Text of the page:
By BAMBER GASCOIGNE
The American Dream. (Royal Court.)—The One Day of the Year. (Theatre Royal, Stratford E.) loNEsco's is the style of theatre in which it seems to be hardest to tell the good from the trivial. This is true both of his own plays and of those of his followers. In The Birthday Party Harold Pinter made brilliant use of lonesco's brand of neurotic theatricalism, but the play was received with almost total scorn and closed even before the appearance of the Sunday papers. Now the English Stage Company has decided to present Edward Albee's limp effort, The American Dream; and it has been given a fairly good reception.
The American Dream contains all the most familiar lonesco moments: the opening se- quence with the wife chattering inanely to the taciturn, log-like husband; old friends failing to recognise each other; new arrivals forgetting why they have come; extreme reactions ('How fascinating!' HoW enthralling!') to obvious anecdotes; and the presence on-stage of numerous objects, in this case parcels of all shapes and sizes belonging to Grandma. These borrowings need not have mattered if Albee had not paraded them in such nudity. They are pre- sented almost without context, as clevernesses per sc. Albee is like a child who has taken Uncle Eugene's strange machine to bits, has washed and dried each component part and has then laid them all out on a clean tablecloth. So Grandma does nothing with her boxes except carry them for no apparent reason on to the stage and later cart them off again. Meanwhile she has even had the bleak effrontery to inform us that these boxes are her memories. By con- trast, in Ionesco's admirable play The New Tenant, where the objects acquired a genuinely rich symbolic value. they were treated by the characters merely as pieces of furniture.
Albee completes the double bill with another one-act play, The Death of Bessie Smith, which is much more successful. The famous blues singer died when a, white hospital in Memphis refused to treat her after a car crash. Albee doesn't so much dramatise this event as use it as a back- ground, a philosophical key to his drama. He creates in one of the nurses a central character who contains most of the elements which make such Southern atrocities possible. She is careful of her feminine dignity, yet ready to abuse any- one with the violence of a sergeant-major; she is alternately cynical and bigoted in her attitude to authority and tradition; she is capable of great charm and of even greater cruelty; she is coquettish and yet repressed. Gene Anderson gives a superb performance as this woman, who stirred in me more fear and hatred than any stage character for a long time past.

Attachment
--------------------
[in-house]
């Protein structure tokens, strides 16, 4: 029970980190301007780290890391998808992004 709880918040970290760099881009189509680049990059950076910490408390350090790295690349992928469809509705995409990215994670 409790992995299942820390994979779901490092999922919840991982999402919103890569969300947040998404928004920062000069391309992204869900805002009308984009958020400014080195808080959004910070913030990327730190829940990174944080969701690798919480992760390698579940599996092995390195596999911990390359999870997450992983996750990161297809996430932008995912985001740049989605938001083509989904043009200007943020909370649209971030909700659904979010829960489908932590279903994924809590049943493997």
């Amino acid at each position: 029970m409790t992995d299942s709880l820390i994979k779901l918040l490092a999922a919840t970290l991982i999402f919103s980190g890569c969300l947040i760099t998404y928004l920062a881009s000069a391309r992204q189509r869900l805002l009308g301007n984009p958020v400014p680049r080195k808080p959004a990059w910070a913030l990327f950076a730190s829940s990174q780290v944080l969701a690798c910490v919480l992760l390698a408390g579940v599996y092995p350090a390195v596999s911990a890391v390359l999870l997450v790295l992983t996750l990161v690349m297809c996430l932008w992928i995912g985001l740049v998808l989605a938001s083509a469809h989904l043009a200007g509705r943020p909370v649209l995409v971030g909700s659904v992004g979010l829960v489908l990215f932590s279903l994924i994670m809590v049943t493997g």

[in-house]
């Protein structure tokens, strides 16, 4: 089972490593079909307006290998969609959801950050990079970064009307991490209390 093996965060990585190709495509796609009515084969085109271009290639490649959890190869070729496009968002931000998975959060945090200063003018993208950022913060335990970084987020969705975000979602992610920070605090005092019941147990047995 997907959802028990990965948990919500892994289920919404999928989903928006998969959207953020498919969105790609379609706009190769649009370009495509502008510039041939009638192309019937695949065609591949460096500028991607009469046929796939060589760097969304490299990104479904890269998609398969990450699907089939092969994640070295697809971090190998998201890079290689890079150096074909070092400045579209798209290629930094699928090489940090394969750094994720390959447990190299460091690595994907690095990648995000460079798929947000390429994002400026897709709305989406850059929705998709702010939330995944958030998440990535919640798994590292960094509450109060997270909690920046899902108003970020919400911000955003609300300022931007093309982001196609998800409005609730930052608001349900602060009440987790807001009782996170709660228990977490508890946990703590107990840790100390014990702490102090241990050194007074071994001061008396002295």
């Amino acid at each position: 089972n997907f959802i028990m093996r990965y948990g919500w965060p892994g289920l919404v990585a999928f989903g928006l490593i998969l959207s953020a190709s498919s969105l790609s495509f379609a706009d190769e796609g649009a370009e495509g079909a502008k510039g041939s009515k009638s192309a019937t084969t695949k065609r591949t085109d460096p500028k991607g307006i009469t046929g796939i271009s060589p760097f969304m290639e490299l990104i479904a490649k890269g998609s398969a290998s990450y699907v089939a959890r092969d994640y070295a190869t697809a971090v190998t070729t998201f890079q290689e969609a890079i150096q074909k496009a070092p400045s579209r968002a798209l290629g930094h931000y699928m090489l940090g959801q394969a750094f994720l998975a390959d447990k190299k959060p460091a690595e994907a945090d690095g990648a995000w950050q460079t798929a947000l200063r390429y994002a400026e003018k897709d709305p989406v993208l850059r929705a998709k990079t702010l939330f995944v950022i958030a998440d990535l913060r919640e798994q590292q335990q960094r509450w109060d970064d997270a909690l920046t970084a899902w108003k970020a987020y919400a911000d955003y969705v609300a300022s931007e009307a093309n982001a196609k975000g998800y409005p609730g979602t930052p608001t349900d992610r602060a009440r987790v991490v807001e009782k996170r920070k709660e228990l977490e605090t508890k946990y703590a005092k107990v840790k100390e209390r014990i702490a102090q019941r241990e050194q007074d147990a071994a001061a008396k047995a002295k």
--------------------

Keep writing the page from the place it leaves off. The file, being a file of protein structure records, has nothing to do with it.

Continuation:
In one sense The One Day of the Year is a familiar problem-play with an Australian setting thrown in for novelty; the working-class student in. Sydney finds himself increasingly cut off from his family, yet., equally ill at ease in his new girl-friend's upper-class circles. But it is also more than this, because the author, Alan Sey- mour, avoids stereotypes and black-and-white issues. He has provided the perfect *arena for the family conflict—Anzac Day, when Aus- tralians parade in the morning and then booze until night to celebrate the gallantry of the `diggers' at Gallipoli. Father lives for this one day of the year; he loves the patriotic uplift and he loves getting drunk with his mates. Mother regards it as an annual ordeal, but a necessary one. Father's old friend, who was ac- tually at Gallipoli, views it with amused toler- ance, but without illusion. The son's girl-friend sees only the phoney gilding of war and the vomiting on the pavement. The son believes that he feels the same as her—and together they write a piece in the university paper, exposing the day's most sordid aspects—yet on the actual morning he still turns on the radio to hearthe 'Last Post,' the moving, remote lament by a single bugle.
The family's clashes on this very typical issue (respect for the old standards, etc.) are subtle, true and moving. And the acting by the Australian cast is magnificent—in particular, Lewis Fiander as the son and Nita Pannell as the impassive, rock-like mother. As so often happens in such plays, the part of the upper- class girl-friend is a caricature, both in the writing and the acting. But this Stratford East production must certainly be seen in the West End.